Hey everybody, I’m Brian Clapp VP of content and Engaged Learning for WorkinSports.com and this is the Work in Sports podcast…
Sorry for being a day late everyone -- my apologies -- trust me my intent is to always do a Monday and Wednesday episode… but you know, life and work and stuff.
A lot of questions have come in recently about the validity of using a competency based resume rather than a traditional style. I have some thoughts on this technique, but before i get into the subject I reached out to 5-6 of my friends in the industry directly connected to talent acquisition -- these are the people on the front lines of hiring, who look at resumes and evaluate candidates all day long.
I want their thoughts and feedback before I start telling you my thoughts -- because in all honesty, the thoughts of Mailynh Vu with the Cleveland Indians and Colleen Scoles with the Philadelphia Eagles and Mark Cosacarello with the USGA are far far more valuable than my thoughts.
So hold on for that...expect it soon.
I’ve also been working really hard on guest booking the last few weeks -- long time listeniners of the podcast have noticed I’ve rerun a couple of our all-time best the last two weeks, Leigh Steinberg and Mike Judge -- this is happening as I ramp up a new wave of guests on the show.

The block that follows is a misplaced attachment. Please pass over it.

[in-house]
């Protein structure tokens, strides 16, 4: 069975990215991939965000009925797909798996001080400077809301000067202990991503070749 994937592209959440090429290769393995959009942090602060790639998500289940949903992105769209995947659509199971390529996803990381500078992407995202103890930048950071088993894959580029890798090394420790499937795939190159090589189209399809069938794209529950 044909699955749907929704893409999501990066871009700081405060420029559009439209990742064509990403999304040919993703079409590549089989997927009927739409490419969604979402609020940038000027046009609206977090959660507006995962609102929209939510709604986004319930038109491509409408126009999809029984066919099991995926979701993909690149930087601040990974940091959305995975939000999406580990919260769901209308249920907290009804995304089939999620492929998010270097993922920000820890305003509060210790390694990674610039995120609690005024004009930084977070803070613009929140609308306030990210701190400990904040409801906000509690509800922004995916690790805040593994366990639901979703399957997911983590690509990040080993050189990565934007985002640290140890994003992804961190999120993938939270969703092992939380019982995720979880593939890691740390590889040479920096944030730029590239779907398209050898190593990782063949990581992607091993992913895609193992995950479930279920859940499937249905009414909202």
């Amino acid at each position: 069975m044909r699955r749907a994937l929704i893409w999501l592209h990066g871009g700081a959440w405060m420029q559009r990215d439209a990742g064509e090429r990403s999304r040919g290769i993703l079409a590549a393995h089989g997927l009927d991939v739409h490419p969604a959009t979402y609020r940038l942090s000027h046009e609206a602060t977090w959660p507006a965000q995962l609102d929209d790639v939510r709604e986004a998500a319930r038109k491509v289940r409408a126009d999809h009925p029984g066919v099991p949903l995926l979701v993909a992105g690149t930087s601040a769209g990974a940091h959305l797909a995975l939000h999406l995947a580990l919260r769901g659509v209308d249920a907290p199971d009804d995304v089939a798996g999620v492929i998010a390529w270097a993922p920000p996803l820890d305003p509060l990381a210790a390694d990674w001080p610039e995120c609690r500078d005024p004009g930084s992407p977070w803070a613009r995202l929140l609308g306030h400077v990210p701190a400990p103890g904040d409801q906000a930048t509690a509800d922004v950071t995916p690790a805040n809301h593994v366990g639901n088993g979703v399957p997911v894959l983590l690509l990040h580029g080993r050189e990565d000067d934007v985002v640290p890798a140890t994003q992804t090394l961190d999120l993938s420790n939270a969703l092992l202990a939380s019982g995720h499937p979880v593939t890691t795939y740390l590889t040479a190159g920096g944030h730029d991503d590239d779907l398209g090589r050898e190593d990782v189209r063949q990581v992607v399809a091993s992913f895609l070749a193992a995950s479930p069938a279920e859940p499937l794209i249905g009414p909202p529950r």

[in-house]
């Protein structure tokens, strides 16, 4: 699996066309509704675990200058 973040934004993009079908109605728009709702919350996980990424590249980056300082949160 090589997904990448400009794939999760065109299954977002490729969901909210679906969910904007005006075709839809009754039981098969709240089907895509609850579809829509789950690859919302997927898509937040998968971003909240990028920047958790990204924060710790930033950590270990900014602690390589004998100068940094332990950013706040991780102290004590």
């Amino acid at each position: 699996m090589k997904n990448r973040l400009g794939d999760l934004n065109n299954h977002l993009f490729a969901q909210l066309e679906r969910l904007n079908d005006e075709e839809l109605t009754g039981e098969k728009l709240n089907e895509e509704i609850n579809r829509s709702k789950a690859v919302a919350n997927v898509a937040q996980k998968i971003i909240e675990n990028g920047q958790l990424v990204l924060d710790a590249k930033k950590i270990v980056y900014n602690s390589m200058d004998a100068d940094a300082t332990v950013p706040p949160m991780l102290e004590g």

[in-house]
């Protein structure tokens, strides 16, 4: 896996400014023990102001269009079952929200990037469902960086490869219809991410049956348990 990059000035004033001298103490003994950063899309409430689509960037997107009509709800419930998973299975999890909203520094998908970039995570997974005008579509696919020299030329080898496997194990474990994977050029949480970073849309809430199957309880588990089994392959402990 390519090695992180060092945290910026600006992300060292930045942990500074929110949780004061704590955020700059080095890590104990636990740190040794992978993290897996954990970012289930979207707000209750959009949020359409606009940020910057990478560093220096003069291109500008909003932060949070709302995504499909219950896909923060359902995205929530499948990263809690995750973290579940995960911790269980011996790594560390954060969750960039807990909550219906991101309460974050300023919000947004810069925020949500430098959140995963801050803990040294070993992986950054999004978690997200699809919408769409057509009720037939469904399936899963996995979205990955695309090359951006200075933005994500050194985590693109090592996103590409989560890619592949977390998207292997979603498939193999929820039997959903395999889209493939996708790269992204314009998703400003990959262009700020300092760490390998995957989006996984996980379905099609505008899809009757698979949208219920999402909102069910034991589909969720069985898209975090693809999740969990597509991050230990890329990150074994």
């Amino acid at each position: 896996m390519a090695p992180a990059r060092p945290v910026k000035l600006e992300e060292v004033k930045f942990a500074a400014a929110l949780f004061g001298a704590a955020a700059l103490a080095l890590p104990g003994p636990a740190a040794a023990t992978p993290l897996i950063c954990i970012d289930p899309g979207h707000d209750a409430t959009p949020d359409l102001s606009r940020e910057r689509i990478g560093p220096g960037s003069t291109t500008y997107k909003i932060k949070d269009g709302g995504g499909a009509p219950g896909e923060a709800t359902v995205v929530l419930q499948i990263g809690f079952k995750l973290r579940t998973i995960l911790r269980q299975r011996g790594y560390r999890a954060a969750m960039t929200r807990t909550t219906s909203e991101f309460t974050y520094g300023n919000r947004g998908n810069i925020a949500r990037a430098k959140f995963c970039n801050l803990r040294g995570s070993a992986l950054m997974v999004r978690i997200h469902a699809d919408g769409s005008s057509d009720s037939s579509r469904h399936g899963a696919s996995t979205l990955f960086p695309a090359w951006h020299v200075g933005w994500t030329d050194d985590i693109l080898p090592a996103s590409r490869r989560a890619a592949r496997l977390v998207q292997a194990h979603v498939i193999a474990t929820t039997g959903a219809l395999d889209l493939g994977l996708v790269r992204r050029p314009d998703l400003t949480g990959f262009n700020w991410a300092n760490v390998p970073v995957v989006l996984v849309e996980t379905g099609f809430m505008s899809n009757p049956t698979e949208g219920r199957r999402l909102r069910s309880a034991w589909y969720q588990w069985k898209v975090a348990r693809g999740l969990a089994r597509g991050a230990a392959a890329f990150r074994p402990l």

We’ve got some really cool guests coming down the line which have me really really excited.
But -- that leaves us to today and a great question that came in from Justin in Ohio --
Justin writes in:
“Hey Brian huge fan of the show, I’ve listened to every episode, in fact when I have long drives I often go back and pick a few episodes to listen to again. I like your style and it’s easy to engage with your content and learn important techniques that help my career.